An arthroscope is simply a tool for viewing inside a joint. It consists of a fibreoptic channel for viewing, a light source to light up the inside if the joint and a channel to allow fluid to be pumped into the joint. It can be used to simply look around a joint to help make a diagnosis, or (more commonly) to enable arthroscopic surgery to be performed. During such procedures specialised long thin instruments are inserted into the joint via other portals and surgery is performed by viewing the instruments and the joint through the arthroscope.
Many joints are suitable for arthroscopic surgery, but none more so than the knee. The scope allows much better visualisation of most of the nooks and crannies within the knee than could be obtained even by opening the knee. However not all procedures can be performed in this manner. Common procedures include:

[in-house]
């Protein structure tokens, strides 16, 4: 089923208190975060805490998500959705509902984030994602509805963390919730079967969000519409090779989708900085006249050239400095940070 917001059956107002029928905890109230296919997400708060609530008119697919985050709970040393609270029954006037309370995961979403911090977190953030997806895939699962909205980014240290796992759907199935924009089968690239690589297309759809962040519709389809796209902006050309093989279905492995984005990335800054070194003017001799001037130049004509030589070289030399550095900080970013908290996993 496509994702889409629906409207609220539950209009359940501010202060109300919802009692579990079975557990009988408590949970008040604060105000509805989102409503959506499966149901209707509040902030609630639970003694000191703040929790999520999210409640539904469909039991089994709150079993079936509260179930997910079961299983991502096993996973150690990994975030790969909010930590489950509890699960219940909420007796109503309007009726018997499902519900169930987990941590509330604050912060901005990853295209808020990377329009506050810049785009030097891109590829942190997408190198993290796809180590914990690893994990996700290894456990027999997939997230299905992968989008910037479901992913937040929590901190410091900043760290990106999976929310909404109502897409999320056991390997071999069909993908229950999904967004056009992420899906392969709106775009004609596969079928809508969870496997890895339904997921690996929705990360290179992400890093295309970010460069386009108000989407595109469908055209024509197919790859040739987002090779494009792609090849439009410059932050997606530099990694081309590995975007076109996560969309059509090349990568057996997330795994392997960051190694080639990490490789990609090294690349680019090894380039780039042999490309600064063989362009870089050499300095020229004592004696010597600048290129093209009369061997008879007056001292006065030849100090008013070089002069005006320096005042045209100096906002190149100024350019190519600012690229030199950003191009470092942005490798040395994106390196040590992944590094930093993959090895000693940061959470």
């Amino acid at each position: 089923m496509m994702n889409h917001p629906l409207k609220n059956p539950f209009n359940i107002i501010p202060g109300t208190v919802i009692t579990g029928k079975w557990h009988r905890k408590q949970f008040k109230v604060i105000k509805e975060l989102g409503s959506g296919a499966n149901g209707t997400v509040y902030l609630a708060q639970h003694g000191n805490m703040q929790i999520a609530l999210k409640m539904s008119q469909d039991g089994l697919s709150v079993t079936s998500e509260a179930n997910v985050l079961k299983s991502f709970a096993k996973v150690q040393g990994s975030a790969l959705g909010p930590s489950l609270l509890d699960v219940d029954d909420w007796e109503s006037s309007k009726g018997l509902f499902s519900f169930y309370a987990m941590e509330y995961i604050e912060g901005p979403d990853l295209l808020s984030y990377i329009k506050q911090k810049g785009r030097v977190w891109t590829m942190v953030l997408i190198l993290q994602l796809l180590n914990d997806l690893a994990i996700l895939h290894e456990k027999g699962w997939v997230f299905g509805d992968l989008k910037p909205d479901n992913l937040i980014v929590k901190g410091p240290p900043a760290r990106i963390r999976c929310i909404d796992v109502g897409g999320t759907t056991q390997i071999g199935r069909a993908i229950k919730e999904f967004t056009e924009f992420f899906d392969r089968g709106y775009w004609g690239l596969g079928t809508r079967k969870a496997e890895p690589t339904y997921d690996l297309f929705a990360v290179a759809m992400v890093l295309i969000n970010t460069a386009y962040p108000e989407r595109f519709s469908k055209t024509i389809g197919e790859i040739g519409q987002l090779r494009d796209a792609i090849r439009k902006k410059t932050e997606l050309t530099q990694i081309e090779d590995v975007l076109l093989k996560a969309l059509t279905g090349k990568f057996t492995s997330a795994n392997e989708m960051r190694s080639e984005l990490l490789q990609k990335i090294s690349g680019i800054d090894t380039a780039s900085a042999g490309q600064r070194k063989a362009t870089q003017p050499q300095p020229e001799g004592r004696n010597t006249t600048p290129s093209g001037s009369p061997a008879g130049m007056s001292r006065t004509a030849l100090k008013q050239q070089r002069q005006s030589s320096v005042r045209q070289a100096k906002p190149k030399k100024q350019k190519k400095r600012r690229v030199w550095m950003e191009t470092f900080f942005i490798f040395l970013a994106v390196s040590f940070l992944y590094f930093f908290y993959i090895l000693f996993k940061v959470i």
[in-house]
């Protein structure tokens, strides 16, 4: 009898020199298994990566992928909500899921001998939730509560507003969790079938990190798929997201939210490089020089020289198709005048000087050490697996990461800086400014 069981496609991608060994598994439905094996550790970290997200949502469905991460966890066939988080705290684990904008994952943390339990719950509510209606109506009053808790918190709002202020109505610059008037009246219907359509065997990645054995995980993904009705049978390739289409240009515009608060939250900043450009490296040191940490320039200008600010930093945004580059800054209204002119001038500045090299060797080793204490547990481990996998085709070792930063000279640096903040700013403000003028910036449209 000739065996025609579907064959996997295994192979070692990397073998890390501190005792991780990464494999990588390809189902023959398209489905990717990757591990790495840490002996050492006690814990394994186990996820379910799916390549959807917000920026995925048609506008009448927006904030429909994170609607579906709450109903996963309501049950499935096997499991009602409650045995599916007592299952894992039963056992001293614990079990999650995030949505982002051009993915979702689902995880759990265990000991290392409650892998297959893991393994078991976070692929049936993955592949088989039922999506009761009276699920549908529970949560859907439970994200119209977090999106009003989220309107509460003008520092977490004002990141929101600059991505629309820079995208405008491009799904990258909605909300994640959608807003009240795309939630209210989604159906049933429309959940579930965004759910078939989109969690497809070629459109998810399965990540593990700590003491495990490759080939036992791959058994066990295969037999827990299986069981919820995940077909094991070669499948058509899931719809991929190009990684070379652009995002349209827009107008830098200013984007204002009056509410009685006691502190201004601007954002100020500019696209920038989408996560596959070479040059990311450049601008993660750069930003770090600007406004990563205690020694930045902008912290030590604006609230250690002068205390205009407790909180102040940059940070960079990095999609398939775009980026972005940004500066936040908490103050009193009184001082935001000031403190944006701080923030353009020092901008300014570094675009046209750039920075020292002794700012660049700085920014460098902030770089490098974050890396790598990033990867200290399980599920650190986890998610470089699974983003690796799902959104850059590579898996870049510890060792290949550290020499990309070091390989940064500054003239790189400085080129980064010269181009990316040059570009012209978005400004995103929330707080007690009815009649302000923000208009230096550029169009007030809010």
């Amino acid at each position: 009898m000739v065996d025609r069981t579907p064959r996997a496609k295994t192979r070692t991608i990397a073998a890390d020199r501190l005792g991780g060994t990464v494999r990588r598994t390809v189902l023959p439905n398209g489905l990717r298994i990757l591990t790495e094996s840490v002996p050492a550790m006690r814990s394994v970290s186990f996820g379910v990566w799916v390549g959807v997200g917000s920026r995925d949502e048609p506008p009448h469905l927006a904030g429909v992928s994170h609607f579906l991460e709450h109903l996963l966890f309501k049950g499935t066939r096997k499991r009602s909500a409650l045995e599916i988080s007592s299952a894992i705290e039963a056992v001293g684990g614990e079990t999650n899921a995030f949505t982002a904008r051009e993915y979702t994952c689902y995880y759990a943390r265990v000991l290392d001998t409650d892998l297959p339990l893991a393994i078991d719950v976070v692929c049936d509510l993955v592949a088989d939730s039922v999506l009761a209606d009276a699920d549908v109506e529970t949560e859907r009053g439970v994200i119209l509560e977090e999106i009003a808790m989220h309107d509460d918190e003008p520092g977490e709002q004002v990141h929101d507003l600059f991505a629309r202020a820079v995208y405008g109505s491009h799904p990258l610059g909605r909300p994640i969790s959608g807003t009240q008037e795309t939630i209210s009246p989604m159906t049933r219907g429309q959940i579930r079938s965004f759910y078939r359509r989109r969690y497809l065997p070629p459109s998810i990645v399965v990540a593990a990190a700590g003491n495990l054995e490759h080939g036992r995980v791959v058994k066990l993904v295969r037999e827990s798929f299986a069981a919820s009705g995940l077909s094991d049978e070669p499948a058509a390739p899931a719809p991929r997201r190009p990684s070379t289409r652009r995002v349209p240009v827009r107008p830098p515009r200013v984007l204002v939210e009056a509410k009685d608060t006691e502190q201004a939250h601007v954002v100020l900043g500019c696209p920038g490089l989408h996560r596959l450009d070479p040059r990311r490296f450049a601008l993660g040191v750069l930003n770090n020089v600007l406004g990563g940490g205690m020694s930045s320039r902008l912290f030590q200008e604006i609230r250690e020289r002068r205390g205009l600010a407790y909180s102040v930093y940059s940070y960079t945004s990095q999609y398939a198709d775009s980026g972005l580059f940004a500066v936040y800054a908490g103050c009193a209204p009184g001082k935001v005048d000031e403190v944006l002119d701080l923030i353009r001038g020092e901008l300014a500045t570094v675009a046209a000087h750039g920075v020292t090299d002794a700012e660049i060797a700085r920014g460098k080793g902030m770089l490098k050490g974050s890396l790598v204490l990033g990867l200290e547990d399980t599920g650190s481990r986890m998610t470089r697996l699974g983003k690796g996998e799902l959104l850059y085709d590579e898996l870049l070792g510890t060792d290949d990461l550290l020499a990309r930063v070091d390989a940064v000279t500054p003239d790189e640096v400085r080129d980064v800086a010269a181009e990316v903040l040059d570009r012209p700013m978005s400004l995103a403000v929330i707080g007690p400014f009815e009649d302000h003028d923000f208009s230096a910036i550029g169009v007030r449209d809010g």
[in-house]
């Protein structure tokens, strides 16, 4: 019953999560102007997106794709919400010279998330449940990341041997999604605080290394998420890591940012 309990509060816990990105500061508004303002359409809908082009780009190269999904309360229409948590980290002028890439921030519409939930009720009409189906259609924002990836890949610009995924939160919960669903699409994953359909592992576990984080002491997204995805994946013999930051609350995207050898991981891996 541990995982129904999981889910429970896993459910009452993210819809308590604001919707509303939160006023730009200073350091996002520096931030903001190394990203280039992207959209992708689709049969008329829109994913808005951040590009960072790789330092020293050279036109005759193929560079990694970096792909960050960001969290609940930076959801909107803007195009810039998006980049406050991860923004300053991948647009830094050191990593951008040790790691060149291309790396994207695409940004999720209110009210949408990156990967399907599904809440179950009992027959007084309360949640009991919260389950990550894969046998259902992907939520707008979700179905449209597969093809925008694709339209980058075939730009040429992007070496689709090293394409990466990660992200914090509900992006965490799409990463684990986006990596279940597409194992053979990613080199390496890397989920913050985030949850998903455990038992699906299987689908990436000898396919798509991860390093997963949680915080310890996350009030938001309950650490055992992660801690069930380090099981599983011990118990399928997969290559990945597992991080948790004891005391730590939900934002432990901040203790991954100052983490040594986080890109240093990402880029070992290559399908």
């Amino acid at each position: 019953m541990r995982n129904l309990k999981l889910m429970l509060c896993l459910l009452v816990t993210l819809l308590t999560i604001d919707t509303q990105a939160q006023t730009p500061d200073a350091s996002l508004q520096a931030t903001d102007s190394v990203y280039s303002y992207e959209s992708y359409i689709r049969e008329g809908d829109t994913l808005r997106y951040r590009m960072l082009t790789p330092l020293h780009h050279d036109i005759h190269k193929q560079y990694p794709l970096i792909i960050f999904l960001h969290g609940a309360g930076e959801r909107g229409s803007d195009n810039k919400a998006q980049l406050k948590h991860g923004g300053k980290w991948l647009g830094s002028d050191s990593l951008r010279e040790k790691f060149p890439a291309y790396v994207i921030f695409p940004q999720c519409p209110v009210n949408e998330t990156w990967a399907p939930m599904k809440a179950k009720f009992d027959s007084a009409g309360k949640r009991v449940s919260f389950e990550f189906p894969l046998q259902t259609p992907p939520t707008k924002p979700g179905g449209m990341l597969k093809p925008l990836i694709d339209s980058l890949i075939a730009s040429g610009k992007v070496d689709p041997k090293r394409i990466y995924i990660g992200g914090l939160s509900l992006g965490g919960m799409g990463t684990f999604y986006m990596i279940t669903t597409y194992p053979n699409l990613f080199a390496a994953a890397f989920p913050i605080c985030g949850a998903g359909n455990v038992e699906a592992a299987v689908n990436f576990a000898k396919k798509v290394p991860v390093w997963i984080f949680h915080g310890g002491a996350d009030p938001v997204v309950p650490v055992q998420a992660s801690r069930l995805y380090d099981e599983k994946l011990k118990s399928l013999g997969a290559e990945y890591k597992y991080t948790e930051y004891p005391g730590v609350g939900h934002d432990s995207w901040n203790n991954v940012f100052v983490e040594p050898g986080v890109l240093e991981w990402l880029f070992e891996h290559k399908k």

- diagnostic arthroscopy
- removing a torn meniscus (“cartilage”)
- repairing a torn meniscus
- debridement (a “tidy up”)
- removal of loose bodies
- drilling of defects
- cruciate ligament repairs (Mr Edge does not perform this procedure)
Various other procedures can be performed although less commonly.